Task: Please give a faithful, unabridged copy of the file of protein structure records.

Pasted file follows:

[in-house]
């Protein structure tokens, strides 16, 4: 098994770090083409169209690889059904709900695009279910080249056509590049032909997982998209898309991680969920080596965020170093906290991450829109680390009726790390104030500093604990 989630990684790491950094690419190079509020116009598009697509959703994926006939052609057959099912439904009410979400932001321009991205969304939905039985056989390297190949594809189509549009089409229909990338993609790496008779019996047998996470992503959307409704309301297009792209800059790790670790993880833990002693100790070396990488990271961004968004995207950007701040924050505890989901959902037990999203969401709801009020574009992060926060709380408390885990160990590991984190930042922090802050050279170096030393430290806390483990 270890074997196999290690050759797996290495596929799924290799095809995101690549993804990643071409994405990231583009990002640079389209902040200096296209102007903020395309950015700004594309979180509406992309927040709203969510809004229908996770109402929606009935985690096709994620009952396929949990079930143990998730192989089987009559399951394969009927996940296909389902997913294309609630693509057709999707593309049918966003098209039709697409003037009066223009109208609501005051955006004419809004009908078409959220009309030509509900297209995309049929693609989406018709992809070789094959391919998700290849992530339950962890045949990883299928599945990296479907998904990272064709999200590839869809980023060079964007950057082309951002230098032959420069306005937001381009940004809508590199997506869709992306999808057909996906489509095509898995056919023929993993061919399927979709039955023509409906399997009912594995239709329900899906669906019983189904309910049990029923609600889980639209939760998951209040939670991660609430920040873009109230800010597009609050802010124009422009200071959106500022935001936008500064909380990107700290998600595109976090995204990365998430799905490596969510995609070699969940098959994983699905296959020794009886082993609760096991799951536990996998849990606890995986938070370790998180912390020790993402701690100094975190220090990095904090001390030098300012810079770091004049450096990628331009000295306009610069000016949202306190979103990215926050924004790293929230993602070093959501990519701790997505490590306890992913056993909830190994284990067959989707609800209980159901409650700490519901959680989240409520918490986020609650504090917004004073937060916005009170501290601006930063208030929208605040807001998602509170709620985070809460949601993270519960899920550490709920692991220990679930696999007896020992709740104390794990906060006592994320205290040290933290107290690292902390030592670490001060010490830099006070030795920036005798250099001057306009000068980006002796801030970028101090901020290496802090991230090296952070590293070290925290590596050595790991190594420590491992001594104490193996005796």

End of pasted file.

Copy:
[in-house]
């Protein structure tokens, strides 16, 4: 098994770090083409169209690889059904709900695009279910080249056509590049032909997982998209898309991680969920080596965020170093906290991450829109680390009726790390104030500093604990 989630990684790491950094690419190079509020116009598009697509959703994926006939052609057959099912439904009410979400932001321009991205969304939905039985056989390297190949594809189509549009089409229909990338993609790496008779019996047998996470992503959307409704309301297009792209800059790790670790993880833990002693100790070396990488990271961004968004995207950007701040924050505890989901959902037990999203969401709801009020574009992060926060709380408390885990160990590991984190930042922090802050050279170096030393430290806390483990 270890074997196999290690050759797996290495596929799924290799095809995101690549993804990643071409994405990231583009990002640079389209902040200096296209102007903020395309950015700004594309979180509406992309927040709203969510809004229908996770109402929606009935985690096709994620009952396929949990079930143990998730192989089987009559399951394969009927996940296909389902997913294309609630693509057709999707593309049918966003098209039709697409003037009066223009109208609501005051955006004419809004009908078409959220009309030509509900297209995309049929693609989406018709992809070789094959391919998700290849992530339950962890045949990883299928599945990296479907998904990272064709999200590839869809980023060079964007950057082309951002230098032959420069306005937001381009940004809508590199997506869709992306999808057909996906489509095509898995056919023929993993061919399927979709039955023509409906399997009912594995239709329900899906669906019983189904309910049990029923609600889980639209939760998951209040939670991660609430920040873009109230800010597009609050802010124009422009200071959106500022935001936008500064909380990107700290998600595109976090995204990365998430799905490596969510995609070699969940098959994983699905296959020794009886082993609760096991799951536990996998849990606890995986938070370790998180912390020790993402701690100094975190220090990095904090001390030098300012810079770091004049450096990628331009000295306009610069000016949202306190979103990215926050924004790293929230993602070093959501990519701790997505490590306890992913056993909830190994284990067959989707609800209980159901409650700490519901959680989240409520918490986020609650504090917004004073937060916005009170501290601006930063208030929208605040807001998602509170709620985070809460949601993270519960899920550490709920692991220990679930696999007896020992709740104390794990906060006592994320205290040290933290107290690292902390030592670490001060010490830099006070030795920036005798250099001057306009000068980006002796801030970028101090901020290496802090991230090296952070590293070290925290590596050595790991190594420590491992001594104490193996005796």